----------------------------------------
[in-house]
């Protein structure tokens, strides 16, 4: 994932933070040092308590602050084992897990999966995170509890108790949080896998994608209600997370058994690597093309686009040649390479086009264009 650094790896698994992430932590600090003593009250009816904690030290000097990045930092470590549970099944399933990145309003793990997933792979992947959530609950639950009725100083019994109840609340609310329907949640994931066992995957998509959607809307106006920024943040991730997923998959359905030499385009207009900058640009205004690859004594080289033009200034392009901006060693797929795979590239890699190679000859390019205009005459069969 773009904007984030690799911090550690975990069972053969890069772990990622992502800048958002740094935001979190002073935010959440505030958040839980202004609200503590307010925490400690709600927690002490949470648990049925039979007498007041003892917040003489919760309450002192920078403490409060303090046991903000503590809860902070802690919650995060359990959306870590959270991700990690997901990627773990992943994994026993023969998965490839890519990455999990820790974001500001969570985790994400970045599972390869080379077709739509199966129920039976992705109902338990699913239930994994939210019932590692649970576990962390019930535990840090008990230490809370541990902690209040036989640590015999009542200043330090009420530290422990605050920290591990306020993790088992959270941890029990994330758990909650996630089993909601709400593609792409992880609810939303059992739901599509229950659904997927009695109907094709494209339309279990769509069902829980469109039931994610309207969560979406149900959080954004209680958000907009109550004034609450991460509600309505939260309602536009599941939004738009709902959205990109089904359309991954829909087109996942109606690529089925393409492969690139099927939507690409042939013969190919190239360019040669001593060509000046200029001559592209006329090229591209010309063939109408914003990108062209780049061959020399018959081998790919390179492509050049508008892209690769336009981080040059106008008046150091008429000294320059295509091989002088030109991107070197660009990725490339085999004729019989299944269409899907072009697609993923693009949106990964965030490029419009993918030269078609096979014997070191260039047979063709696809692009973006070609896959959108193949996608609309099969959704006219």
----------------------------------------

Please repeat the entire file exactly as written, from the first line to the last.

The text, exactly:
[in-house]
């Protein structure tokens, strides 16, 4: 994932933070040092308590602050084992897990999966995170509890108790949080896998994608209600997370058994690597093309686009040649390479086009264009 650094790896698994992430932590600090003593009250009816904690030290000097990045930092470590549970099944399933990145309003793990997933792979992947959530609950639950009725100083019994109840609340609310329907949640994931066992995957998509959607809307106006920024943040991730997923998959359905030499385009207009900058640009205004690859004594080289033009200034392009901006060693797929795979590239890699190679000859390019205009005459069969 773009904007984030690799911090550690975990069972053969890069772990990622992502800048958002740094935001979190002073935010959440505030958040839980202004609200503590307010925490400690709600927690002490949470648990049925039979007498007041003892917040003489919760309450002192920078403490409060303090046991903000503590809860902070802690919650995060359990959306870590959270991700990690997901990627773990992943994994026993023969998965490839890519990455999990820790974001500001969570985790994400970045599972390869080379077709739509199966129920039976992705109902338990699913239930994994939210019932590692649970576990962390019930535990840090008990230490809370541990902690209040036989640590015999009542200043330090009420530290422990605050920290591990306020993790088992959270941890029990994330758990909650996630089993909601709400593609792409992880609810939303059992739901599509229950659904997927009695109907094709494209339309279990769509069902829980469109039931994610309207969560979406149900959080954004209680958000907009109550004034609450991460509600309505939260309602536009599941939004738009709902959205990109089904359309991954829909087109996942109606690529089925393409492969690139099927939507690409042939013969190919190239360019040669001593060509000046200029001559592209006329090229591209010309063939109408914003990108062209780049061959020399018959081998790919390179492509050049508008892209690769336009981080040059106008008046150091008429000294320059295509091989002088030109991107070197660009990725490339085999004729019989299944269409899907072009697609993923693009949106990964965030490029419009993918030269078609096979014997070191260039047979063709696809692009973006070609896959959108193949996608609309099969959704006219």